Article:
Category Archives: Unknown Ryukyu

Okinawan Samurai — The Painting of Guan Yu, God of the Martial Arts

While working on “Okinawan Samurai,” Motobu sensei and me discovered a painting with a specific significance to martial arts. The painting was originally in the possession of Aka/Ōta Pēchin and is described in his ‘Instructions’ to his only son and … Continue reading

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The Genealogy of Hanashiro Chōmo 花城長茂 (1869–1945)

One of the few karate people that can be found in the official genealogies of the Ryūkyū Kingdom era is Hanashiro Chōmo 花城長茂 (1869–1945). He belonged to the House Kameya 亀谷家, which was a branch family of the Min-clan 明氏. … Continue reading

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Shimazu Iehisa presented military weaponry to Ryukyuan leader

For more than a century a prohibition of firearms and cut and thrust weapons by the Shimazu House has been considered one major trigger for the development of empty handed martial arts in Okinawa. While this theory has been refuted … Continue reading

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Kata Taught by Matsumura Sōkon (2)

“Karate no omoide” (My Memories of Karate) by Kyan Chōtoku was published on 1942-05-07 in the Okinawa Shinpō Newspaper. “I never forgot when I went to Shikina-en together with my father in the spring of my 16th year. My father … Continue reading

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Kata Taught by Matsumura Sōkon (1)

Since I read about Matsumura Sōkon in social networks recently and about the kata he presumably taught, I thought it might be a good idea to remind Karate circles of an eyewitness account about the eminent master. In his 1941 autobiography, … Continue reading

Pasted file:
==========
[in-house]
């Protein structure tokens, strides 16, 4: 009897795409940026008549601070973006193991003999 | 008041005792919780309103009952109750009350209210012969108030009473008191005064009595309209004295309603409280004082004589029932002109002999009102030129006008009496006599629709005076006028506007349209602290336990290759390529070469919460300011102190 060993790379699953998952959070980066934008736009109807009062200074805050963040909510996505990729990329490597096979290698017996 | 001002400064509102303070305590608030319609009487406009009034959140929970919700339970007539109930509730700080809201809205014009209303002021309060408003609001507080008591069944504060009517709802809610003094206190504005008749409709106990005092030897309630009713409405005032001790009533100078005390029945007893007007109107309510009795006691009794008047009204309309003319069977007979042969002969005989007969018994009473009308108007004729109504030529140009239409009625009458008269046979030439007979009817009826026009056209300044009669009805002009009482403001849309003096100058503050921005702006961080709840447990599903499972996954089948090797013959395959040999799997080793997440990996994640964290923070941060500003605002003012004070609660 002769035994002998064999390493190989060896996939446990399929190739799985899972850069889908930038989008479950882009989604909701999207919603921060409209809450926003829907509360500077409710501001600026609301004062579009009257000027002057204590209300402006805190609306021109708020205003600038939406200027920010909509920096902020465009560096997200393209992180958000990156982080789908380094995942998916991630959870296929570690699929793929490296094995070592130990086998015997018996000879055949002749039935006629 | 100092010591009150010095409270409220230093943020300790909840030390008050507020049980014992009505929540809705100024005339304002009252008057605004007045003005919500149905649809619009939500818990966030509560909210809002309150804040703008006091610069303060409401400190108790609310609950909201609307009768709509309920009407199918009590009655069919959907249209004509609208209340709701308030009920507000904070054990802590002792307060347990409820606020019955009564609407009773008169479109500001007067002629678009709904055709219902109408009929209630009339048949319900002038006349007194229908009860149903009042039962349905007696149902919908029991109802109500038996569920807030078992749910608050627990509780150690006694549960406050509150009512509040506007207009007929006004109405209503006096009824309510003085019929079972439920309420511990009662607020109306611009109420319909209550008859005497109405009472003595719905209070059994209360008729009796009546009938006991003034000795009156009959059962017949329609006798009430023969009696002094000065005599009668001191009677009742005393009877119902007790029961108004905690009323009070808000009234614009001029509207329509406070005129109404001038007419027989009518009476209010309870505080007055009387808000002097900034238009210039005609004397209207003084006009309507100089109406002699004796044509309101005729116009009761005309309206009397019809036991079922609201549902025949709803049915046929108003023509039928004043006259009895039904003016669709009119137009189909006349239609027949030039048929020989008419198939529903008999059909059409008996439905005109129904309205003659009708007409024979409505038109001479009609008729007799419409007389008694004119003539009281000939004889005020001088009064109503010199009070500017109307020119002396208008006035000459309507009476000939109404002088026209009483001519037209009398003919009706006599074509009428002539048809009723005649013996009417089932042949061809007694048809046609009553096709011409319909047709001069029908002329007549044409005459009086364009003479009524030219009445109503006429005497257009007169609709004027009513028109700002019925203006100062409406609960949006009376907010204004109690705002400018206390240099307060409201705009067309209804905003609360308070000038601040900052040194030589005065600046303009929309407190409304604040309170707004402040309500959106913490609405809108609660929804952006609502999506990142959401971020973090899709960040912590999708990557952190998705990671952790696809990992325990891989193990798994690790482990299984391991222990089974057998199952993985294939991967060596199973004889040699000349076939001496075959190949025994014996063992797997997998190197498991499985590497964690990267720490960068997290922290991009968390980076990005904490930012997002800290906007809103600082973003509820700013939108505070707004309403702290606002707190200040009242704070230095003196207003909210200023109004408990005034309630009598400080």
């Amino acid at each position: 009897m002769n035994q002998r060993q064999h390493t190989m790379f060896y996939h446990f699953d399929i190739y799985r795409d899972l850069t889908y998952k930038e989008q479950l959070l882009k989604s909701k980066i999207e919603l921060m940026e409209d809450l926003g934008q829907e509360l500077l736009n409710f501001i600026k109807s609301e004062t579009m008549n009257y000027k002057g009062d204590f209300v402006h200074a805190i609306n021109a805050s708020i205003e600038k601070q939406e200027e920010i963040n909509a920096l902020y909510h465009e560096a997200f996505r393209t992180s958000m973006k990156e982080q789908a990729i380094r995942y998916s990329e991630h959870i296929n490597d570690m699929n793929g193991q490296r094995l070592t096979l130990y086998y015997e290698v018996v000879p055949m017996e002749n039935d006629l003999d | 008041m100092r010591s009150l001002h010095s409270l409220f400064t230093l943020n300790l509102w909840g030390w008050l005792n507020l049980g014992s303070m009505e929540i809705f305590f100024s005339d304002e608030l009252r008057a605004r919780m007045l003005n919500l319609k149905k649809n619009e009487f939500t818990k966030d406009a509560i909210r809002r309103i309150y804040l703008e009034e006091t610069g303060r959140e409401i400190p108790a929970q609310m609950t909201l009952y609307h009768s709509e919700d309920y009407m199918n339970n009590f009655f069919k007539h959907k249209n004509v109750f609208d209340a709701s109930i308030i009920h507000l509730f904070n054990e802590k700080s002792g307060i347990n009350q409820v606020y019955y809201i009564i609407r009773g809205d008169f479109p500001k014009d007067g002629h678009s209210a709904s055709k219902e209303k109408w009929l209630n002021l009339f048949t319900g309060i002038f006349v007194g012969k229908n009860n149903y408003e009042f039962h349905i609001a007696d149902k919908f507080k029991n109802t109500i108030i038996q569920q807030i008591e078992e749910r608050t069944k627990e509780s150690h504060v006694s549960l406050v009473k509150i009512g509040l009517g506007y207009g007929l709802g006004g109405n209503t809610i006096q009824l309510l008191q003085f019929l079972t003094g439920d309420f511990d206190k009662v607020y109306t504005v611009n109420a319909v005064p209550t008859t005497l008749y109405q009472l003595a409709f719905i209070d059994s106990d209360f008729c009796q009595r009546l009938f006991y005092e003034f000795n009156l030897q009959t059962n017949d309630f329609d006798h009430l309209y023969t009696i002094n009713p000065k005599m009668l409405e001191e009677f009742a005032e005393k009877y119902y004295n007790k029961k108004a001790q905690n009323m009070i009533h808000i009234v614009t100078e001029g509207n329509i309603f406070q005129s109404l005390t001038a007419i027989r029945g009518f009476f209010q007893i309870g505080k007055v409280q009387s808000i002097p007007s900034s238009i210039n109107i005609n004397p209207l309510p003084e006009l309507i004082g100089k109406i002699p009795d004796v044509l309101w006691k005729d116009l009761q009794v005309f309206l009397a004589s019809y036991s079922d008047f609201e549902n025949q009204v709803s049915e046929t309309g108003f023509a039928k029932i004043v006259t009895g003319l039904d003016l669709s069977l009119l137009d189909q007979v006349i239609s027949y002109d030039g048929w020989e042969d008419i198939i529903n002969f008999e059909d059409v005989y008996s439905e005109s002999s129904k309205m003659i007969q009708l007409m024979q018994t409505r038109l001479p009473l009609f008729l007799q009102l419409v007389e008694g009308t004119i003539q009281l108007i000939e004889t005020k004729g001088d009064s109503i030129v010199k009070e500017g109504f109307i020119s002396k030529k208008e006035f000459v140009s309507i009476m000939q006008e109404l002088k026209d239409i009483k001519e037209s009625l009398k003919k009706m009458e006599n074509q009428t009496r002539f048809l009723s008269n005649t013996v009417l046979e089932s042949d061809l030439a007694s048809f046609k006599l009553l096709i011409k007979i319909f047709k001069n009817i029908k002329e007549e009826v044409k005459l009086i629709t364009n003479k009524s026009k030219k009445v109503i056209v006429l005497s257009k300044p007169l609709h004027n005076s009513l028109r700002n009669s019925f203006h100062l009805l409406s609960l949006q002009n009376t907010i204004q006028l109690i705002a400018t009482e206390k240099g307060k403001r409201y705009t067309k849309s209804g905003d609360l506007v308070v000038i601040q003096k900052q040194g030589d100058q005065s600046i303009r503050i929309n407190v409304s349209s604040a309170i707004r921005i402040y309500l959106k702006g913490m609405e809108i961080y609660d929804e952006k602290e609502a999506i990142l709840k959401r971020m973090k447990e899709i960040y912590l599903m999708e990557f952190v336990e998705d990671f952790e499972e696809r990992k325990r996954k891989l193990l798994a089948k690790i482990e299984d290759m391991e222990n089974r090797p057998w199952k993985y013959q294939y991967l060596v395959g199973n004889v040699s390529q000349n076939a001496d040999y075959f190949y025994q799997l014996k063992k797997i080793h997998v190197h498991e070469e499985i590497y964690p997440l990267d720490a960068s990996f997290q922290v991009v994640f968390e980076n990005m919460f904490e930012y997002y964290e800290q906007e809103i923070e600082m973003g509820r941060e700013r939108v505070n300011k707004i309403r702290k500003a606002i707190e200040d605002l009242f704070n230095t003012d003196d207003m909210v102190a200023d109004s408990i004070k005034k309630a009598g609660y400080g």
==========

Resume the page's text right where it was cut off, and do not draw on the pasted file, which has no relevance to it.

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On the Persistence of Historical Distortions

Back in 2004 or so an old picture found its way onto the cover of a newly published Karate book. The seemingly irresistible narrative spun around it claimed that it showed Matsumura Sōkon and Itosu Ankō, as body guards of the … Continue reading

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Karate and the Floating Foot (Ukiashi 浮き足)

Floating Foot is a literal translation of the Japanese word ukiashi 浮き足. It refers to an unsteady step, to standing on the tiptoes, to being ready to flee, and even – figuratively – to high volatility in a financial market. … Continue reading

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Educational Modernization, Standard Language, Karate, and Dialect Cards

One of the crucial pillars of the Okinawa assimilation policy was educational modernization. Students needed to be trained in the standard language of Japan. Implementation began as early as 1880 when two new schools were established to serve as the … Continue reading

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A Reconstructed Ryūkyūan Tribute Journey to China

Only one country was allowed to travel to China once or twice a year–the Kingdom of Ryūkyū. Its tribute ships were built in Naha based on the construction of Fujian-style junks. The keel was made of solid pine and shaped … Continue reading

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Ryū’ei-ryū 劉衛流 (self-narrative)

Recently, the Motobu-ryū detected various contradictions in the personal histories of Karate styles told up to now in Okinawa, Japan, and elsewhere. In this connection, he touched one oral tradition – or maybe better self-narrative – of the style called Ryū’ei-ryū. By the … Continue reading

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